Australian officials have come under fire for being cruel and merciless for upholding the rule that family pets should be left behind when people are evacuated in natural disasters. In light of the recent deadly floods and the wildfires in 2009, Australia animal activists are calling for pet evacuation laws to be passed regarding the safety of pets during natural disasters, similar to the laws passed in New Orleans in the aftermath of Katrina.
Roughly 600,000 pets were killed or were left without a home as a result of Hurricane Katrina. Many others were left stranded because they couldn’t be taken into safety shelters. The pet evacuation laws require temporary pet shelters, an identification system, and allowing pets to ride on public transportation during emergencies.
Michael Beatty, a spokesman for the Australian animal welfare group RSPCA maintains that further review of protocol is necessary.
I think down the track the whole situation in regard to domestic animals in particular will probably need to be reviewed. I think people need to understand how important pets are to people, particularly in a crisis situation. And particularly with older people, or people who live alone, often that pet is either part of the family or their entire family.
But are pets really part of your family? Should they be?
A few months ago, we started the search to adopt a puppy. We wanted to adopt a dog that needed rescuing because the idea of giving money to a breeder that financially profits from contributing to the endless stray population was just incomprehensible. After researching about what kind of dog would fit our family, be good with kids, and happy in a nosy household with three children, we finally found her at North Shore Animal League in Long Island.
When we arrived, we were led to two large rooms filled with adoptable puppies. We looked at every single one for about an hour when a set of cages with new arrivals were wheeled in and our pup was in that batch. She was a quiet, mushy, black lab that stared at us with those “take me home” eyes. We named her Django (Jango). The name comes from a 1966 spaghetti western. She is beautiful, loving and playful. When they handed her over to me and I walked down the long corridor, it was similar to leaving the hospital with a baby. The kids adore her and so do we. It feels very much like we expanded our family, not just “got a dog”.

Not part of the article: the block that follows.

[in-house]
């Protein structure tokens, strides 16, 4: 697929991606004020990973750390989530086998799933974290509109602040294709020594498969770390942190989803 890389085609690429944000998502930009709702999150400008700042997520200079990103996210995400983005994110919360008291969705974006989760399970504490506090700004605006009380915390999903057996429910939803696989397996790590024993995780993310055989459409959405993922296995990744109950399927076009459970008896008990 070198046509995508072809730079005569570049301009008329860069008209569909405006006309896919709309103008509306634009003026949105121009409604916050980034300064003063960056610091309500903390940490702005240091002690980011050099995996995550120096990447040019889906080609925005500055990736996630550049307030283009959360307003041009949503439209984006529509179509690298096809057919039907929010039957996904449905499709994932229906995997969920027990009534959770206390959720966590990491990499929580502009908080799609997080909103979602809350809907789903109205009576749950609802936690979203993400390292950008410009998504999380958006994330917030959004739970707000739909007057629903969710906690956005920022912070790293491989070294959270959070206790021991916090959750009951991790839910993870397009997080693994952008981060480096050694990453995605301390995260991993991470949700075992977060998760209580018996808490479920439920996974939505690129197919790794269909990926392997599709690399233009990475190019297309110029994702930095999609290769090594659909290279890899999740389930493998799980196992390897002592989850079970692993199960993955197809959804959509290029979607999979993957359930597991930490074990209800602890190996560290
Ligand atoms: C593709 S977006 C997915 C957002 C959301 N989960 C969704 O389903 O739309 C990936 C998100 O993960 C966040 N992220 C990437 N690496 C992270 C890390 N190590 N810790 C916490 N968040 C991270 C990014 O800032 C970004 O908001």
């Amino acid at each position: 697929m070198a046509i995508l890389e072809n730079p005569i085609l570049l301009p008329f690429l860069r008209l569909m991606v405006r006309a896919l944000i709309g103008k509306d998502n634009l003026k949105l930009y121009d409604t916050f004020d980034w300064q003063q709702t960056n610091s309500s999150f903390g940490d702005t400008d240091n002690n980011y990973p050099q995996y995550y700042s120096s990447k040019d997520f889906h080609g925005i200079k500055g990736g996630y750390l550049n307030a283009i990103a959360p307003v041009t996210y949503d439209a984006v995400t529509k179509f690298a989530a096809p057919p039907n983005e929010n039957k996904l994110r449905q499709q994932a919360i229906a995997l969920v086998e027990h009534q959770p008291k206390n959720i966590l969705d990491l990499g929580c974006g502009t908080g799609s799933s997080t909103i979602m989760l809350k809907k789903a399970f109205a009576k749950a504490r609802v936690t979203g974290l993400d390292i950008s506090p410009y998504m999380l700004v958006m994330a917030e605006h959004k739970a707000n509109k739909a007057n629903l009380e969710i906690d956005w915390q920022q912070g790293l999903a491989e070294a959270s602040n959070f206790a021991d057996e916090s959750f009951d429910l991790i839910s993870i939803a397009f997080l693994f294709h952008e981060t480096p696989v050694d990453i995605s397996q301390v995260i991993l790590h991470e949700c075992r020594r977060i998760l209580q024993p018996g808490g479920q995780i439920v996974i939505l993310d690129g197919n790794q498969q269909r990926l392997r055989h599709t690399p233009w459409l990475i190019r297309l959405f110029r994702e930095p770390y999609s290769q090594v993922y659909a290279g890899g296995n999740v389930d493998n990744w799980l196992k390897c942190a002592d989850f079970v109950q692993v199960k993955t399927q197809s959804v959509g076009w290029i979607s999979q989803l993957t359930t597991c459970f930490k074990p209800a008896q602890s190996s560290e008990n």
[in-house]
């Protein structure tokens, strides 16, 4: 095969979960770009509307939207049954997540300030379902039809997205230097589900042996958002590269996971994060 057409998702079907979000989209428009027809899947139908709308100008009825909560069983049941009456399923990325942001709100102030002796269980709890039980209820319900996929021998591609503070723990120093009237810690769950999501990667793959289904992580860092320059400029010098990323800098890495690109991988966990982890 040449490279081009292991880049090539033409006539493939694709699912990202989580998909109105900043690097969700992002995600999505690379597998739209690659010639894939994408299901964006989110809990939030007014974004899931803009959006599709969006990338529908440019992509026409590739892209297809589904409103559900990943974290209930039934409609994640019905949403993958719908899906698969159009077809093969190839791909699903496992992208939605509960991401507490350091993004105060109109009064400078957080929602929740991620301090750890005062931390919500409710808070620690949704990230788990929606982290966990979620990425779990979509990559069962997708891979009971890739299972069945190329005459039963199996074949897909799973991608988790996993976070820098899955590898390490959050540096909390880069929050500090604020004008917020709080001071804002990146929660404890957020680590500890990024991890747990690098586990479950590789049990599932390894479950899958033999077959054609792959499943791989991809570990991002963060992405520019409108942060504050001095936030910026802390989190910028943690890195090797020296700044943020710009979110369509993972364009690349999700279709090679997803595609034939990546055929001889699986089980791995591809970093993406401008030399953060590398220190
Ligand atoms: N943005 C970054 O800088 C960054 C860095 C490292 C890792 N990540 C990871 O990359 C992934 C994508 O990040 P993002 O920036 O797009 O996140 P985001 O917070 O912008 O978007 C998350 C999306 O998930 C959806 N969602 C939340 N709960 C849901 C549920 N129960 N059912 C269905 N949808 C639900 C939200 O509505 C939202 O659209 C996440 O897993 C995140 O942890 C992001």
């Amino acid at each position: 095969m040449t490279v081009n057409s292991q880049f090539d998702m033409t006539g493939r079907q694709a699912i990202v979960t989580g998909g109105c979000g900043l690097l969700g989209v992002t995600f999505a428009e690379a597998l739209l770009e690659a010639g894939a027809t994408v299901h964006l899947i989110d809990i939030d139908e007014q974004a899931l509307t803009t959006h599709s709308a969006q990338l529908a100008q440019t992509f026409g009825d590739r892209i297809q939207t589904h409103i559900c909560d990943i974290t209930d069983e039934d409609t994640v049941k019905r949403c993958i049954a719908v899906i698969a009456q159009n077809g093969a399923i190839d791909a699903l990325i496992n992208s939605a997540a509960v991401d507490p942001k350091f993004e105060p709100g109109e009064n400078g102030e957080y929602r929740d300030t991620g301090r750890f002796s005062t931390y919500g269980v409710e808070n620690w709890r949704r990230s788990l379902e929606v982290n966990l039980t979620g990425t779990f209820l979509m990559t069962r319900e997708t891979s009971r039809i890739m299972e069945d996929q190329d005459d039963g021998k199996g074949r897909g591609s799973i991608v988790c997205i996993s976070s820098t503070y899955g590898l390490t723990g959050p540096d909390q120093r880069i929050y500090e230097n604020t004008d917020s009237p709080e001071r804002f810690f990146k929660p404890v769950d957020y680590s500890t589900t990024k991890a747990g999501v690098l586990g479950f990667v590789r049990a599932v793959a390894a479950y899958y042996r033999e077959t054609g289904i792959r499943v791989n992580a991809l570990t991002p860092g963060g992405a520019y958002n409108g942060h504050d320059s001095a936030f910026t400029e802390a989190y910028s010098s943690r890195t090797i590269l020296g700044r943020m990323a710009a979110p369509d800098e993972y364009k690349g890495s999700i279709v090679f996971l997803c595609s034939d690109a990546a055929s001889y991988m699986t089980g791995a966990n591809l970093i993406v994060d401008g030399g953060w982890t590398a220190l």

Incidentally, in all likelihood, Django came from the south. The adoption agent informed us that many puppies come in droves up from the south because of the strays that became abandoned during the hurricane and the thousands of litters that were a direct result. They also rescue straight from puppy mills. The week we were there alone, North Shore rescued over 65 mill dogs that were slated to be euthanized, and brought them from Missouri to their Long Island location.
The kids have grown close to her in a way that is similar to bonding to a new sibling. While she requires a lot of training, play, and interaction (like a baby), they help her as they would do for each other; they feed her, put her outside, and play with her when they are tired and sometimes busy. She has her own bed, toys, doctor and Christmas stocking. She has become one of us.
I know she’s not a child and I would never place her on the same level as my children, but is she part of our family? Yes, she certainly is. And in the event of a natural disaster, I would be devastated if there weren’t implements put in place to protect her and pets everywhere. Our kids would be utterly crushed and I don’t know if we would honestly leave her. Hopefully, we’ll never be in that situation but it’s comforting to know that a pet evacuation policy exists if we ever were.
Image: Amanda Sullivan